Suspend Majola - Arendse

2012-01-17 16:45
Gerald Majola (File)
Pretoria - Cricket SA (CSA) CEO Gerald Majola should be placed on special leave or suspended, former CSA president Norman Arendse said on Tuesday.

Arendse said an acting CEO should subsequently be put in place pending the results of an independent disciplinary committee.

He said the current debacle surrounding CSA was indicative of what he had experienced during his time at the cricket body with Majola.

"All of us involved in cricket have created this environment; it is like the Frankenstein that is out of control," Arendse said.

"Because you allowed the CEO to get away with it."

Arendse was testifying in Pretoria before a ministerial committee of inquiry into the affairs of CSA.

The probe was prompted by questions over undeclared bonus payments Majola and others received from the Indian Premier League (IPL).

Arendse said the damage the bonus saga had done to the image of cricket in South Africa was greater than that when former Proteas skipper Hansie Cronje accepted bribes to influence the outcome of matches in the late 1990s.

Arendse said Majola protected the interests of sponsors and the national team because, "the performance of the national team, that is all that matters".

This was due to the national side being the main source of CSA's income, and prioritising their performance above the needs of grassroots cricket.

The manner in which the CSA board and Majola interacted with each other was a case of the tail wagging the dog.

Arendse cited two occasions where Majola overstepped his authority as president while still at the cricket body.

The first instance, Arendse said, was the dispute over the composition of the national side to face Bangladesh in 2008.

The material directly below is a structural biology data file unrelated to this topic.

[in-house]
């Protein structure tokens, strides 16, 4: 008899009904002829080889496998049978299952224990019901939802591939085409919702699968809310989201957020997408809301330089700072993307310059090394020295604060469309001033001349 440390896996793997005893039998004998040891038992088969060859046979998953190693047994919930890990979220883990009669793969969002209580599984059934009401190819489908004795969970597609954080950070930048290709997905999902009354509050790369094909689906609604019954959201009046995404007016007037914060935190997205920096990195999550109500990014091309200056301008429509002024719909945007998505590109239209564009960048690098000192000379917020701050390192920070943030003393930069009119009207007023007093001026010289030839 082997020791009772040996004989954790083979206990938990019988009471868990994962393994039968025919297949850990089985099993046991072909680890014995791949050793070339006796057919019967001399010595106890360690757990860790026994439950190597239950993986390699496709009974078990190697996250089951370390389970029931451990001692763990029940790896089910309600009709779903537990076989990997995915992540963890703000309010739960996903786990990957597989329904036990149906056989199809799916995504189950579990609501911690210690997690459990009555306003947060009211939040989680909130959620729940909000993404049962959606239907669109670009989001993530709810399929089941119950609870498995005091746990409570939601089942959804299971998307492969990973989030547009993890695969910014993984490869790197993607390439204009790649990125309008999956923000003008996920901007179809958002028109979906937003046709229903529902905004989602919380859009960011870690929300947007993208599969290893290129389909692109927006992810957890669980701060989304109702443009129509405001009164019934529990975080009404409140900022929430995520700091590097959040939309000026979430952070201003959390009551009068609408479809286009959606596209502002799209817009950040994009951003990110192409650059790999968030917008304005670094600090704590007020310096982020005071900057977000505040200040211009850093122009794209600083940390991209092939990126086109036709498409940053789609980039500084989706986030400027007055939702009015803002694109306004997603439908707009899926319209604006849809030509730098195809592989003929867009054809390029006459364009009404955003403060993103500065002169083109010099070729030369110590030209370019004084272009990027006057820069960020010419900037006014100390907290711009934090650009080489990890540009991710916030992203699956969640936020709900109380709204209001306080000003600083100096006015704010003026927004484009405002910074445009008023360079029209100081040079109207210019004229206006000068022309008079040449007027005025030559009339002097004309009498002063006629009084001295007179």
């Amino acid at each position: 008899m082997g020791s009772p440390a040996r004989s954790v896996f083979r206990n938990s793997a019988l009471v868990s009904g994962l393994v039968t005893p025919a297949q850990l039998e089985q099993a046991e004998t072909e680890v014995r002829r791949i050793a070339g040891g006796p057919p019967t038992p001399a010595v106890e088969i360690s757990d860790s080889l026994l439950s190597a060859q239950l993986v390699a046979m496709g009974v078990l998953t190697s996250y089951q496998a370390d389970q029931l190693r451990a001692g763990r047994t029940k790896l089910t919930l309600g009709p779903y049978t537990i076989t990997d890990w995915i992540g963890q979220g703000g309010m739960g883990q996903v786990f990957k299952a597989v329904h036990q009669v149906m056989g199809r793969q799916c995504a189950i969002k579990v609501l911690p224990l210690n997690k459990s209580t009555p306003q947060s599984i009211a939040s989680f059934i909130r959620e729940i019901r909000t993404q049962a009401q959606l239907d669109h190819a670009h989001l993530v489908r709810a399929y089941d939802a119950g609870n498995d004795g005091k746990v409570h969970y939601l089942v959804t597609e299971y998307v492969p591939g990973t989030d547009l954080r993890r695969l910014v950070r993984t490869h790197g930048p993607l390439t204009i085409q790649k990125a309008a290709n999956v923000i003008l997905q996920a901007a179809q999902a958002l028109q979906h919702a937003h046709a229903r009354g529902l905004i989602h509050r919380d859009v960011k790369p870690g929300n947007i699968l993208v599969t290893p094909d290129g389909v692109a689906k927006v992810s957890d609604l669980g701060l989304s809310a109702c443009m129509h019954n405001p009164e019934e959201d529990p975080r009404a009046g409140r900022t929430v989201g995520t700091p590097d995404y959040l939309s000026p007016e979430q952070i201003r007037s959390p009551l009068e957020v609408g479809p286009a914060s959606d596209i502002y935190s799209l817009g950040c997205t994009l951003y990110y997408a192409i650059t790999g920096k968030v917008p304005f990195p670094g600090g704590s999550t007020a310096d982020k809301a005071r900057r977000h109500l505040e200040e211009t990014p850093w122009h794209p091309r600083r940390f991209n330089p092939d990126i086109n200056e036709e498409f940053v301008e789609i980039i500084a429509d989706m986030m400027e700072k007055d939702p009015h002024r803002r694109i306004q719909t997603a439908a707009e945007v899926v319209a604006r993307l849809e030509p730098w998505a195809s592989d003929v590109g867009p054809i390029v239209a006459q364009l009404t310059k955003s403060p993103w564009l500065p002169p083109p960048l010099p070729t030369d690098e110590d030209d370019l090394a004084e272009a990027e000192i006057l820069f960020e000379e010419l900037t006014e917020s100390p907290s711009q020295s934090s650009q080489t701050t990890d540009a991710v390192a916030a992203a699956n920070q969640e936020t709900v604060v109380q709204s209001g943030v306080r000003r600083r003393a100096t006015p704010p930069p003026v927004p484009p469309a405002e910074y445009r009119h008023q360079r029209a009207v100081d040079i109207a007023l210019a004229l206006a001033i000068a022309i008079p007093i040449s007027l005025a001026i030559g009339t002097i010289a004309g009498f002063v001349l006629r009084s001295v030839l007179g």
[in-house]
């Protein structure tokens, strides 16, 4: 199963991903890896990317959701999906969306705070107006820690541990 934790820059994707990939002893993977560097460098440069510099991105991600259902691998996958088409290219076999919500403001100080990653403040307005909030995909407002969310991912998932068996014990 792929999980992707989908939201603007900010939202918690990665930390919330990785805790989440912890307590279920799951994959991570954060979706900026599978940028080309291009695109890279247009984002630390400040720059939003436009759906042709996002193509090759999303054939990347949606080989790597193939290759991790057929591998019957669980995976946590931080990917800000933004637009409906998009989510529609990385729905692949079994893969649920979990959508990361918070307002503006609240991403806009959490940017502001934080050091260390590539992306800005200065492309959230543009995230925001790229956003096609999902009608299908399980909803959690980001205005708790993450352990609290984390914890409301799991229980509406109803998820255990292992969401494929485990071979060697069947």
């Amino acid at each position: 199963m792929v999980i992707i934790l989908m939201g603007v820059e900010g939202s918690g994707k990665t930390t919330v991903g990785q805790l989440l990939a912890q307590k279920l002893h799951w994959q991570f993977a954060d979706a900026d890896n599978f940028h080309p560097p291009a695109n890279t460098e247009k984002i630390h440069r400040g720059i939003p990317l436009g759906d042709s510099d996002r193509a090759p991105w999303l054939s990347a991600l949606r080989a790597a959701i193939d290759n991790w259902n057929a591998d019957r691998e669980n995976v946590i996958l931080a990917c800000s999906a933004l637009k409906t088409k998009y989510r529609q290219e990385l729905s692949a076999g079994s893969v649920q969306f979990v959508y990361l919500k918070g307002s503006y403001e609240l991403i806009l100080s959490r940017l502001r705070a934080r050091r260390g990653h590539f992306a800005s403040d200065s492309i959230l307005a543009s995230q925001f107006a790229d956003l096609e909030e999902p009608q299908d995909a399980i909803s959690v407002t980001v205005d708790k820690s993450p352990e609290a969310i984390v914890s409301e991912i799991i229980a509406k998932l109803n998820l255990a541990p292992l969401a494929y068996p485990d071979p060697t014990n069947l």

At the time, he queried the demographic composition of the team.

"Cricket SA has a selection policy which asks for targeted transformation in terms of the CSA policy; when we select 15 players to play overseas we must have a minimum of seven black players and that team had five," Arendse said.

He said he had to use his power of veto when the team was not selected according to CSA’s policy.

Majola, however, countermanded this and said in a news release that Arendse did not have the right to veto and reinstated the team initially selected.

Arendse said the second occasion related to a decision taken to remove the captain and coach from the selection committee shortly after the selection dispute.

Majola did not have the authority to make those decisions, prompting his resignation as CSA president in September 2008, Arendse said.

He said the financial cost of the bonus dispute was between R10 and R12 million.

Earlier, former CSA finance committee chairman Hentie van Wyk said the remuneration committee would not have approved millions of rands in bonus payments had it known that staff had already received money for the same work.

Van Wyk said Majola should have disclosed details of bonuses paid by the International Cricket Council (ICC) and the IPL to either the CSA board or the remuneration committee.

"The biggest cloud around that [the IPL and ICC bonuses] was that it was not revealed," Van Wyk said.

"It was not disclosed anywhere, because when we decided on the bonuses we included the [organisational] performances of the IPL and ICC [tournaments]. We see it as a double payment.

"If we knew at that stage, when we had the remuneration committee [meeting], that they had already received these bonuses, we would not have given them eight times the monthly salary.

"That is how we viewed it. We also said that the money should be paid back to finalise the financial statements for that year."

The inquiry heard earlier that Majola was among 40 CSA staff members who received significant bonuses in May 2010, despite having been paid by the ICC and IPL for hosting cricket tournaments in 2009.

Van Wyk said the bonuses from the ICC and IPL were made known only two months later in July 2010 through an internal audit process conducted by the CSA audit committee.

Judge Chris Nicholson, who heads the inquiry, asked Van Wyk about a meeting held on July 10, 2009, when it was believed Majola verbally disclosed the bonuses.

Van Wyk said Majola was asked by a member at the conclusion of the meeting whether CSA staff had received bonuses.

According to Van Wyk, Majola said he had negotiated with the IPL for bonuses for his staff. However he felt a verbal submission was not appropriate.


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